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Helicopter drops large air conditioning unit onto Oakland street 10Jan2021

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Helicopter drops large air conditioning unit onto Oakland street 10Jan2021

Old 10th Jan 2021, 21:16
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Helicopter drops large air conditioning unit onto Oakland street 10Jan2021

Witnesses tell the Mercury News that nobody was hurt when the cables snapped and the unit about the size of a truck fell onto the pavement and sent construction workers running for cover on Saturday.
I don't really know, but that does not look like a snapped cable???? Or the hook was released???

News video
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Old 10th Jan 2021, 21:52
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Pressed the hook release instead of the PTT button?🤷‍♂️ If thatís even possible on one of those machines? It is on the 350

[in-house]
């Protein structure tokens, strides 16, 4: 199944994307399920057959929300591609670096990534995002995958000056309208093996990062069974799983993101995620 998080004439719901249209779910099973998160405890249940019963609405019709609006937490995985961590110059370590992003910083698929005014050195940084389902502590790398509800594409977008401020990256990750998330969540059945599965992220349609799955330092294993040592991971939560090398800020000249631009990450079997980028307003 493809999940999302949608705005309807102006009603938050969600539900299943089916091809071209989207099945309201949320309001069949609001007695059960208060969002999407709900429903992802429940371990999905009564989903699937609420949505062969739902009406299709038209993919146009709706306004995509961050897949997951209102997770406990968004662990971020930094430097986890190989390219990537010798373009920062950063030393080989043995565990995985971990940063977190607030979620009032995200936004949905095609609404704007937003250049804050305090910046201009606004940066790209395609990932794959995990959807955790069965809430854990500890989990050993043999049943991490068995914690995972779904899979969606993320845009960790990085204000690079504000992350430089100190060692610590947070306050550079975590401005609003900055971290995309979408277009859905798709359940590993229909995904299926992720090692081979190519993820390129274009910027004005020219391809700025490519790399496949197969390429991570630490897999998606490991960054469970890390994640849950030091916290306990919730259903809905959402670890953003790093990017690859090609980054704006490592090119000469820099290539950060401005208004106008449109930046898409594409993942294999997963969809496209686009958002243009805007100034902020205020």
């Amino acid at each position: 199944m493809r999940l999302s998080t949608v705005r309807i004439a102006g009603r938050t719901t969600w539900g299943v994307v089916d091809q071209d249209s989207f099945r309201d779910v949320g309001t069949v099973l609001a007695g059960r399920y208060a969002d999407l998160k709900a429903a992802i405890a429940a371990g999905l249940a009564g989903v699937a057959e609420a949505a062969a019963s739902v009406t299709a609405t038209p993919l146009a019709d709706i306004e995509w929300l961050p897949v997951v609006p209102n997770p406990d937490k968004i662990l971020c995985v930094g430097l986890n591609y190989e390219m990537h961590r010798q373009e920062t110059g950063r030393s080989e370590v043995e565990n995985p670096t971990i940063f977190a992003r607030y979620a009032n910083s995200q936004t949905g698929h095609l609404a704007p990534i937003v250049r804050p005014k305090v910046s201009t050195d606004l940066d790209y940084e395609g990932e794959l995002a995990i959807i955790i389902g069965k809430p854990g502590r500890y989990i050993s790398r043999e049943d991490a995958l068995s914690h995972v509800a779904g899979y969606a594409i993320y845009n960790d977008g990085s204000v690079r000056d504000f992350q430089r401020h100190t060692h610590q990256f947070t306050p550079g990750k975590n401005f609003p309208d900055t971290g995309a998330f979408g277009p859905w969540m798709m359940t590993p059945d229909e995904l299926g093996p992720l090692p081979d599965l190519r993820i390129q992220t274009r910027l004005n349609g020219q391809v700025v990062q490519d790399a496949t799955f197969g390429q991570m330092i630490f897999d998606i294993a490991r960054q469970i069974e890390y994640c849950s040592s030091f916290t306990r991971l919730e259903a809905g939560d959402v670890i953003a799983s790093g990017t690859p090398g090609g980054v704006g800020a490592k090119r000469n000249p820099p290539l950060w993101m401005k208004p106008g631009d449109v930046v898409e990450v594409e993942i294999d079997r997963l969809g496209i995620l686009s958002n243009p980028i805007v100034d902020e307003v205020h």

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Old 10th Jan 2021, 22:01
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Old 10th Jan 2021, 22:52
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I wonder if they'll still charge them for the helicopter rental after splattering the load?
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Old 10th Jan 2021, 22:59
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Hopefully all ground crew escaped unharmed
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Old 10th Jan 2021, 23:12
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I fly for fun, not work, so have never seen a pickle. I would think the pilot must be instantly ready to release the load, but that the switch itself would not be overly sensitive so you couldn't drop the load by being a bit anxious. How much effort does it take to pickle?
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Old 10th Jan 2021, 23:54
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On all types Iíve flown the load release button is very similar to switches used for trim release/SAS disengage or floats actuation but they are guarded by a flip type cover.